Best Practices

Starting the Technology Conversation

Before you delve into the "how to's" of technology, let's first consider the "why do's". Think about this quote and how it pertains to your use of technology:

“As to methods, there may be a million and then some, but principles are few. The man who grasps principles can successfully select his own methods. The man who tries methods by ignoring principles is sure to have trouble.”

It can be easy to get caught up in what others are doing or be wowed by a vendor's sales presentation, however, it is important to keep in mind the goal or task that you are trying to achieve, and whether integrating technology will help you achieve that goal.

But let's take a step back, what is your goal? What are you trying to accomplish? After watching the following videos, consider how Sir Ken Robinson's and Marc Prensky's ideas for education compares to your own. Then start to think about if/how technology integration can make a difference.

Comprehensive site designed to guide you through the process of implementing eLearning in any teaching environment.

Going forward

Thinking about the goals that you have for your students are the first step in planning for technology use. Looking for tools to use without a purpose will likely end in poor results for your students.

Technology integration should consider the following:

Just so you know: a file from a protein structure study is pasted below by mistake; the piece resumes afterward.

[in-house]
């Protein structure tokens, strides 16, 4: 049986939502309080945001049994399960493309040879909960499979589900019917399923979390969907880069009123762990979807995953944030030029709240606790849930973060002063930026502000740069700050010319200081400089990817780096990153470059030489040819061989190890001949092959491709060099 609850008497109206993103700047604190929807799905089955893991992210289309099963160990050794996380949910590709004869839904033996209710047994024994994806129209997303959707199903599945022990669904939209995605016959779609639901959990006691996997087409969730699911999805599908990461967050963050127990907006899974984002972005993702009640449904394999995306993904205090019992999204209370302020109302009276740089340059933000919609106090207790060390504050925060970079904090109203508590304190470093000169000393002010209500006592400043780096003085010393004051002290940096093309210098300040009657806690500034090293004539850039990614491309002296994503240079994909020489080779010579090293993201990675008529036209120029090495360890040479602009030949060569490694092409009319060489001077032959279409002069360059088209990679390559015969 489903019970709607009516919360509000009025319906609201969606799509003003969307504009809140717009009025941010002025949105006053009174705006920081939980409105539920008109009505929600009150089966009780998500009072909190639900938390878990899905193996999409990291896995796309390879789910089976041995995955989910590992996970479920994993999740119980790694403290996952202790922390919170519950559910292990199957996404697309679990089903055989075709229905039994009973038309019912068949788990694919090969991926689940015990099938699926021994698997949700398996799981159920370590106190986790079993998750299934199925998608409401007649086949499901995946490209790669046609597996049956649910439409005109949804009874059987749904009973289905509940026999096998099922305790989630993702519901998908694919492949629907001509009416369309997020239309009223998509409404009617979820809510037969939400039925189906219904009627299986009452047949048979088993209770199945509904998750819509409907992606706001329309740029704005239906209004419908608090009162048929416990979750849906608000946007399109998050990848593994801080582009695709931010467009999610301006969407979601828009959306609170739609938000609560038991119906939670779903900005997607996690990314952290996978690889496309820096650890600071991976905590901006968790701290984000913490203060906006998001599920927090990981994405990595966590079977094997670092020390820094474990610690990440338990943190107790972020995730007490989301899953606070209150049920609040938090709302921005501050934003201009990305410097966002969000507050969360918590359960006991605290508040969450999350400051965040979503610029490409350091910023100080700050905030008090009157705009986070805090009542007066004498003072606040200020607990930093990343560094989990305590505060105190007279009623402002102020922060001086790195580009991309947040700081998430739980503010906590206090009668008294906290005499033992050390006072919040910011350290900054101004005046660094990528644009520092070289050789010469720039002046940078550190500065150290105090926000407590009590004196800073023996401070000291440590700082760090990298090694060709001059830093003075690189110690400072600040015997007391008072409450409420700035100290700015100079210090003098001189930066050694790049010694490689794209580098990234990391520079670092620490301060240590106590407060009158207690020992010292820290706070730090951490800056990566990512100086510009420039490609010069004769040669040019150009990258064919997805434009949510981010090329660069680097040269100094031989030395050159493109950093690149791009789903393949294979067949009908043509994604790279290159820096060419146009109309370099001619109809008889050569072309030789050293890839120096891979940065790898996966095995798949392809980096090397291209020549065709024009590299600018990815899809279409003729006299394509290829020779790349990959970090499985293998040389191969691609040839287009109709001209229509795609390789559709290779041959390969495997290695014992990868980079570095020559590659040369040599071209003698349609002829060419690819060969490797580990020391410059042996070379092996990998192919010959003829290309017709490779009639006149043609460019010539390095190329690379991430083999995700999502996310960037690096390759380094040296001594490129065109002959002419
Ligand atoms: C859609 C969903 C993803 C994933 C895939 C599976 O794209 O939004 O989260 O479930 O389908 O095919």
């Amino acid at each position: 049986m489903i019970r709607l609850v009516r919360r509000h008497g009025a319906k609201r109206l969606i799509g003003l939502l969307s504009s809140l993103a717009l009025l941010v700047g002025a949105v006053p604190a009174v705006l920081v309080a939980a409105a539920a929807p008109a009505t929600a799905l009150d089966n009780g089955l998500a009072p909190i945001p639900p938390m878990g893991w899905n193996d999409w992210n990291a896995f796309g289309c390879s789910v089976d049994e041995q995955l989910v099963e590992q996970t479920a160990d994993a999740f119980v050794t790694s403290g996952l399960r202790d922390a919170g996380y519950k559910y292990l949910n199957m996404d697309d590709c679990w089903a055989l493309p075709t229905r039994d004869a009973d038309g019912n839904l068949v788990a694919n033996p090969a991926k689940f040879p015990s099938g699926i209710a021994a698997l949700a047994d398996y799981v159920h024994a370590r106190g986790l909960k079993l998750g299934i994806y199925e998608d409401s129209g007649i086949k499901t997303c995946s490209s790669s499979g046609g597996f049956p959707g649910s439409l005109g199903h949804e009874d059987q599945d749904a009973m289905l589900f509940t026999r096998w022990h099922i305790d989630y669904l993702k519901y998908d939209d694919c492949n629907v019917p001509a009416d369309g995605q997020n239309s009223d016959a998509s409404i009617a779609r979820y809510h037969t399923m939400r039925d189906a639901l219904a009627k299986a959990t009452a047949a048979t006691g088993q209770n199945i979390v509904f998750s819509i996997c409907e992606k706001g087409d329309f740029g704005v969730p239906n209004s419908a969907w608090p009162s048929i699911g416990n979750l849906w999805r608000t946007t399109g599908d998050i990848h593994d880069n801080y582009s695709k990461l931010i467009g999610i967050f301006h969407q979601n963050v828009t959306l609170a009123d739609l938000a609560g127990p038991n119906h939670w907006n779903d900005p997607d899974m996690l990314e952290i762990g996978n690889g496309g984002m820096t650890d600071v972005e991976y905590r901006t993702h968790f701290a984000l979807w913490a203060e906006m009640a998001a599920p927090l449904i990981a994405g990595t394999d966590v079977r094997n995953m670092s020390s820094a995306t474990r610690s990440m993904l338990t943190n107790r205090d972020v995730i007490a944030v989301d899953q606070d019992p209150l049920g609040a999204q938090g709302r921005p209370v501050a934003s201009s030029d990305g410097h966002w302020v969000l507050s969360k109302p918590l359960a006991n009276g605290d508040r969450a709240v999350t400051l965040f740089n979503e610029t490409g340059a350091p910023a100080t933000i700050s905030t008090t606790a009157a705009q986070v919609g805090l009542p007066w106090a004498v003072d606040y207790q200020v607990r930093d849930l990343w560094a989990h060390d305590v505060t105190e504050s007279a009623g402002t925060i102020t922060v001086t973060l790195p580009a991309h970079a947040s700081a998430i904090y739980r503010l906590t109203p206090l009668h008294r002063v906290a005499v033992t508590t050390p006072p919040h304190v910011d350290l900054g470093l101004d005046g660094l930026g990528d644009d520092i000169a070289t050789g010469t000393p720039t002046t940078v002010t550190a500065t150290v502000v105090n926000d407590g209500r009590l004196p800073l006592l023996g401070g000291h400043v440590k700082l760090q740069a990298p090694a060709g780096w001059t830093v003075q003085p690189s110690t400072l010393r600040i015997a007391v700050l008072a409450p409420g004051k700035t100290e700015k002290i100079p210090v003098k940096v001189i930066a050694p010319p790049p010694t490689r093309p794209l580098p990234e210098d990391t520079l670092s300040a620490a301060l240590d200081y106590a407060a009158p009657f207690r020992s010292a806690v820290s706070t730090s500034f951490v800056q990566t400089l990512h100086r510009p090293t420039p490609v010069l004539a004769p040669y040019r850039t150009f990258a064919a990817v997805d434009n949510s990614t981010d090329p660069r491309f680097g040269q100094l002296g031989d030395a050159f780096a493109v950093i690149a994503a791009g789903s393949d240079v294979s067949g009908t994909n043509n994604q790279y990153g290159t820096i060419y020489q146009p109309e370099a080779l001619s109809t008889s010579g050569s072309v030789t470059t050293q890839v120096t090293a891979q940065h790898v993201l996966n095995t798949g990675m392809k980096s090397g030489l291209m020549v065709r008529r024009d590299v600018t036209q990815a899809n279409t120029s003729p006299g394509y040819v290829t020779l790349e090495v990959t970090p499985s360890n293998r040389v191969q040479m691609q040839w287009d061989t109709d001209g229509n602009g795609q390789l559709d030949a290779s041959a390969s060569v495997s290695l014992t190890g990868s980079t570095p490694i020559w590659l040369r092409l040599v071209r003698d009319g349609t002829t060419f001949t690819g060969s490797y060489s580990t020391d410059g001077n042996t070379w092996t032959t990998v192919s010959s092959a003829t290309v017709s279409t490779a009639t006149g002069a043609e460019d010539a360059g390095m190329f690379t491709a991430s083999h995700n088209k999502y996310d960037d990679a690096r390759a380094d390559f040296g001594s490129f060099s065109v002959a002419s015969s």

• Does technology allow us to do something that we were unable to do without it?
  • Does the new capability align with the goals for your students and the lesson?
  • Do you and your students have the skills to use the new technology?

If you answer yes to these three questions, then proceed with your plan to integrate tech. If you answer "no" or "I don't know" to any of these questions, reassess your need to use technology. You may have already planned a great lesson without it!

Copy of Web Resource Approval Process

Courtesy of Chris Hamady from Anthony Wayne School District. Online products and resources are commonly used in today's classroom. They often provide engaging, and challenging alternatives to traditional instruction and activities. While these are often free, there is more to consider than cost and effectiveness.

This presentation addresses issues related to online programs that require parental consent for students under 13 years old, student privacy, and your district's acceptable use policy.

Check out Chris's blog for other great resources.